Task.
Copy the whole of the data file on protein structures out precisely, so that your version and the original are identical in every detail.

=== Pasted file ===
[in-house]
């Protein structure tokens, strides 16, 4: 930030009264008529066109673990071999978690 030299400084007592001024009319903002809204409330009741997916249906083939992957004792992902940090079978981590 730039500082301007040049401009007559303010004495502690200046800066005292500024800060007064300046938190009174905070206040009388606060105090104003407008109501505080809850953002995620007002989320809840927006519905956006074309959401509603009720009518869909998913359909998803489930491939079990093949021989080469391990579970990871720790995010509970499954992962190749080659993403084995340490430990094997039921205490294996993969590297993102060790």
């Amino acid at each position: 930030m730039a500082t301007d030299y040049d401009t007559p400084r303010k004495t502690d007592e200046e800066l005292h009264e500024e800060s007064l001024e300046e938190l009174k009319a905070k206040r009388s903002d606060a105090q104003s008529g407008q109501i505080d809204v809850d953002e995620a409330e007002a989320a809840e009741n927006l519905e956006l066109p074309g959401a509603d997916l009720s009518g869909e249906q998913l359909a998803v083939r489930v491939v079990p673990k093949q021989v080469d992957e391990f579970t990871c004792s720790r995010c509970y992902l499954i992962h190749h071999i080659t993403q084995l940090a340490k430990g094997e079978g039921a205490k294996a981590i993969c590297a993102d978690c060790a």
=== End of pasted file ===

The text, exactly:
[in-house]
């Protein structure tokens, strides 16, 4: 930030009264008529066109673990071999978690 030299400084007592001024009319903002809204409330009741997916249906083939992957004792992902940090079978981590 730039500082301007040049401009007559303010004495502690200046800066005292500024800060007064300046938190009174905070206040009388606060105090104003407008109501505080809850953002995620007002989320809840927006519905956006074309959401509603009720009518869909998913359909998803489930491939079990093949021989080469391990579970990871720790995010509970499954992962190749080659993403084995340490430990094997039921205490294996993969590297993102060790």
């Amino acid at each position: 930030m730039a500082t301007d030299y040049d401009t007559p400084r303010k004495t502690d007592e200046e800066l005292h009264e500024e800060s007064l001024e300046e938190l009174k009319a905070k206040r009388s903002d606060a105090q104003s008529g407008q109501i505080d809204v809850d953002e995620a409330e007002a989320a809840e009741n927006l519905e956006l066109p074309g959401a509603d997916l009720s009518g869909e249906q998913l359909a998803v083939r489930v491939v079990p673990k093949q021989v080469d992957e391990f579970t990871c004792s720790r995010c509970y992902l499954i992962h190749h071999i080659t993403q084995l940090a340490k430990g094997e079978g039921a205490k294996a981590i993969c590297a993102d978690c060790a």